human genes can replace their yeast counterparts and keep the yeast alive
(some of these genes
are listed on the Web). A drug company that searches
the Incyte database and finds the human version of a yeast growth protein
would count itself lucky: Chemicals that can turn off that protein might
have anti-cancer activity.
The immune system has no counterpart in yeast cells, but targets for anti-inflammatory
drugs can also be found in the Incyte databases. These searches rely on
another result of nature's thriftiness: proteins come in families. Immune
cells, for example, must send countless messages to each other. Rather than
invent a completely new protein for each message, evolution has Xeroxed
its first effort and made minor changes. Even if one of these messengers
is useless as a drug target (perhaps turning it off shuts down the whole
immune system), it may allow you to find its cousin, which is specific to
the auto-immune disease lupus.
The power of DNA databases mushrooms with their size. Every new piece of
DNA sequence means not only one more possible drug target, but also one
more sequence to compare all the old sequences against. "The sequence
comparison method is not new," says Smith. "What is new is how
much data we have."
Sequence, sequence, sequence
In simpler days, before people made up words like genomics and bioinformatics,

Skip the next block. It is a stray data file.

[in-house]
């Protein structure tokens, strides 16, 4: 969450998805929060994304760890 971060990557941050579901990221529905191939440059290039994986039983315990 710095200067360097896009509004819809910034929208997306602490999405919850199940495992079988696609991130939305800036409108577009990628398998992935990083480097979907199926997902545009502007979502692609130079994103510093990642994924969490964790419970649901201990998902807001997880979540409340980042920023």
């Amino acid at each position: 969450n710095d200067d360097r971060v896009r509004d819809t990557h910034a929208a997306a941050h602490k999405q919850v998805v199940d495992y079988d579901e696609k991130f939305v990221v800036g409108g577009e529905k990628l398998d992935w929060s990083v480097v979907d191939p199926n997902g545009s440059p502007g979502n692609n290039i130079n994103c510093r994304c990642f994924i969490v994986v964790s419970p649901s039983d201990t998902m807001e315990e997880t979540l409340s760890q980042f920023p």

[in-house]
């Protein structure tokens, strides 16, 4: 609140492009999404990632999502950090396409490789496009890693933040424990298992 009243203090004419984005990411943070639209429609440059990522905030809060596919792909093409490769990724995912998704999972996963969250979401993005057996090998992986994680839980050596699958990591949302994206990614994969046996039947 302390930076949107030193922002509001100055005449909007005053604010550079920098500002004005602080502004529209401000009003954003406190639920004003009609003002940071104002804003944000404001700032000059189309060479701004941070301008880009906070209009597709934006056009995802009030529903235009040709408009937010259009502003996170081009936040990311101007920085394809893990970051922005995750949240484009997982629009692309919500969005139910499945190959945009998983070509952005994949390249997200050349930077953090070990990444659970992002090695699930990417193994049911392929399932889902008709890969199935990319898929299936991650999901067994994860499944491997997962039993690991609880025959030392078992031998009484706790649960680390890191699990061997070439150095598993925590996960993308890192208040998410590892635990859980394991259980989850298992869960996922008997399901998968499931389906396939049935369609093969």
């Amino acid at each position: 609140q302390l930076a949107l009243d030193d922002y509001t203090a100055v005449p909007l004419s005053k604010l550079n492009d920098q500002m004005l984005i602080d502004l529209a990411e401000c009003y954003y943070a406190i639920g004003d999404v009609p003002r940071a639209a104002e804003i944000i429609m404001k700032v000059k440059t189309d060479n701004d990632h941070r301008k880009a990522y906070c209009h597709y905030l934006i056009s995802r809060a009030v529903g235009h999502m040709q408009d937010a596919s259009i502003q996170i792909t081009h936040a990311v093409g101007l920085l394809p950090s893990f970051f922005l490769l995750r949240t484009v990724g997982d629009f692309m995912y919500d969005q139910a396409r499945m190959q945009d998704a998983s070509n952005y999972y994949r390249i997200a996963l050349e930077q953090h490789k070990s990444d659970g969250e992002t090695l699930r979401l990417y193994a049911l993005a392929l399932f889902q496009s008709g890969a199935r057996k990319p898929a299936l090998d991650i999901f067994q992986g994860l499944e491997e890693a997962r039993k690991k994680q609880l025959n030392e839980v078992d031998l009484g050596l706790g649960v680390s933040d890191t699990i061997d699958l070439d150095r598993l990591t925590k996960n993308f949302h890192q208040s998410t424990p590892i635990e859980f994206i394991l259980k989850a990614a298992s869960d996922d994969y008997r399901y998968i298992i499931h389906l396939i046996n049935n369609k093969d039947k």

a single gene was enough to keep a graduate student occupied for all five
years of a doctorate. Sequence data trickled onto Genbank one gene at a time, even as the methods for obtaining
that sequence became simpler and simpler. Then a renegade called J. Craig
Venter had an idea: stop thinking about what DNA you should sequence and
start sequencing anything you can get your hands on. Reasoned thought was
out; brute force was in.
But there was some logic to Venter's approach. Genes are mere islands in
a cell's DNA, stranded among seas of nonsensical filler DNA. The Human Genome
Project promised to (eventually) sequence everything. (A genome is the collection
of all the DNA in a given cell.) Venter wanted to fish out the informative
bits first - just enough of each gene to take a guess at its place in the
running of the cell. It is proteins that do the work of a cell, but proteins
are made only after genes are converted to mRNA, which is then converted
to protein. Venter took the mRNA and transformed it back into DNA that was
ready to sequence and devoid of non-gene junk. After sequencing at most
a few hundred nucleotides of each piece of DNA, he had his expressed sequence
Venter founded The Institute for Genomic
Research (TIGR; Rockville, Md.) in July 1992,
with $85 million of funding promised over ten years by Human
Genome Sciences, Inc. (HGS; Rockville, Md.). Within
a year, TIGR claimed it had identified ESTs for over half the estimated
70,000 human genes. TIGR and HGS parted ways in 1997: TIGR is now a not-for-profit
institute with government funding, and HGS has focused on patenting genes
(several hundred applications so far, with over fifty patents allowed) and
developing the corresponding proteins as drugs.
Incyte began as a traditional pharmaceutical company. But when the failure
of its premier drug in clinical trials coincided with Venter's EST splash,
Incyte decided to re-invent itself. "We became basically a factory
for sequencing DNA," says Klingler.
Four years, six months, and three million human ESTs later, the sequencing machines are still running. The sequencing room is a far cry from